4. College Prep

Not all students will go to college. However, college is the appropriate path for most students in order to transition into a meaningful career. It's important that parents examine this angle as well when choosing a school. Parents could look at which schools have a track record of sending students to colleges and universities; and, which colleges and universities. Accreditation is another thing to consider as it's important to most 4 year colleges and universities.

A 2014 article from the Huffington Post cited a study from the US Department of Labor that showed "Americans with four-year college degrees are not only equipped for a fulfilling adult and professional life but made 98 percent more an hour on average than those without a degree." There are many high-profile examples of visionaries and builders who did just fine without a college degree. However, much like the chances of becoming a famous billionaire are slim, the chances of being financially successful and comfortable increase dramatically for those with 4-year college degrees.

5. Class Size

While our study indicated that people understand the importance of small class sizes, we were moderately surprised this didn't rank higher. But if we use research from our marketing of Method Schools in Southern California, we can see that in this specific region class size is key. In fact, from a sample size of over 600 contacts from May 2014 to October 2014, we found that nearly two-thirds requested more information from Method because they were looking for a small class setting for their student(s). Project Based Learning, Adaptive curriculum, wide array of course choices...these features played a role for many. But nothing reached people like telling them how small our class sizes are.

A 2011 report from the Brookings Institute highlighted the difficulty in measuring class size reduction impact: "Because the pool of credible studies is small and the individual studies differ in the setting, method, grades, and magnitude of class size variation that is studied, conclusions have to be tentative. But it appears that very large class-size reductions, on the order of magnitude of 7-10 fewer students per class, can have significant long-term effects on student achievement and other meaningful outcomes." We've found this to be true from a marketing perspective as well. When we talked to people, a class size of 20 (5 less than the average California school) didn't register. But a class size of 8 does, which is what our school offers in our Focused Direct Instruction settings.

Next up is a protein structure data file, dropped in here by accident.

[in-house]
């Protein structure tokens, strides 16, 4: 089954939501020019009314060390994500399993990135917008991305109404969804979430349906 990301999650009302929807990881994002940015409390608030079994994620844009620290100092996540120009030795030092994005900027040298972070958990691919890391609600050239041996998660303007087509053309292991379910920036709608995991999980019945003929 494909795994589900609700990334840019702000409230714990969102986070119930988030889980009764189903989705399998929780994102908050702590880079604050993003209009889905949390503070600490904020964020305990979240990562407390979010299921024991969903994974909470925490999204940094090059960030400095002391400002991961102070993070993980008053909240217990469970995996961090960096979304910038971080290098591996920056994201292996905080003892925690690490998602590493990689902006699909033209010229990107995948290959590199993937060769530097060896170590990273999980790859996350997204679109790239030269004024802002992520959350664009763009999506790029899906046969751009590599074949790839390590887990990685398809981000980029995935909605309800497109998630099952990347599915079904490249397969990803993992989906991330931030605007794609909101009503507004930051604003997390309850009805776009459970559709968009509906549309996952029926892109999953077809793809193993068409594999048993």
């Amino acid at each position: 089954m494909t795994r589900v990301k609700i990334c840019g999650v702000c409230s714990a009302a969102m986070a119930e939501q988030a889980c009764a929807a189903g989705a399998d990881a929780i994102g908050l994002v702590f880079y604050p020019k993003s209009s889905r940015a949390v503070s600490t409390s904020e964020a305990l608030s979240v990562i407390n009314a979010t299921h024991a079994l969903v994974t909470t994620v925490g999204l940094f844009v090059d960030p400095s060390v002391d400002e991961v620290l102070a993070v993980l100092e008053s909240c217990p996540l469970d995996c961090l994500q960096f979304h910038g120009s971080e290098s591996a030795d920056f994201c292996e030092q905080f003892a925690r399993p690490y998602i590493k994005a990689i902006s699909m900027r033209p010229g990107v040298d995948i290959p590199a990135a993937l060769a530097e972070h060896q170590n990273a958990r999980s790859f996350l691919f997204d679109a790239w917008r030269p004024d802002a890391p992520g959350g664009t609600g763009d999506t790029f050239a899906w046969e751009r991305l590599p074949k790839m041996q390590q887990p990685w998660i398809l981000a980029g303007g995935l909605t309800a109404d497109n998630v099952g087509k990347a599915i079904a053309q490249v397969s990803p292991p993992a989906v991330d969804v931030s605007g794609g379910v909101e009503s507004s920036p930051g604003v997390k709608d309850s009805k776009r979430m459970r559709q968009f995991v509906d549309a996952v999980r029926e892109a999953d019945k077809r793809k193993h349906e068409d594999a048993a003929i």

6. Safety & Security

School safety and security is important for obvious reasons. Recent high-profile tradgedies have illustrated this in a heartbreaking way. But beyond physical safety and security, we think that students need to find a place where they feel safe. We recently conducted a focus group among high school students in California's Inland Empire region. We discussed why they chose to attend our school. Not surprisingly, many students were bullied or even beat up in their traditional public schools. All students absolutely deserve to attend school where they feel (and are) safe.

Other Factors to Consider

Beyond these important factors for parents to weigh when choosing the right school for their student(s), here are a few more characteristics that deserve consideration:

  • A strong school community
  • Extra-curricular activities
  • School culture
  • Outstanding customer service
  • Efffective use of technology
  • A school vision that is consistent and exciting
  • Schools that do what they say (they deliver on promises)


We don't have all the answers. But as parents and school entrepreneurs our experience has shown that, time and time again, parents and students who research schools thoroughly, and choose schools for the right reasons, tend to be happy and content in their choices.

Have more considerations we should have added to our list? Or, just thoughts or ideas? Let us know in the comments section. Happy researching!

 List compiled and research done by Mark Holley and Jessica Venezia, co-founders of Method Schools.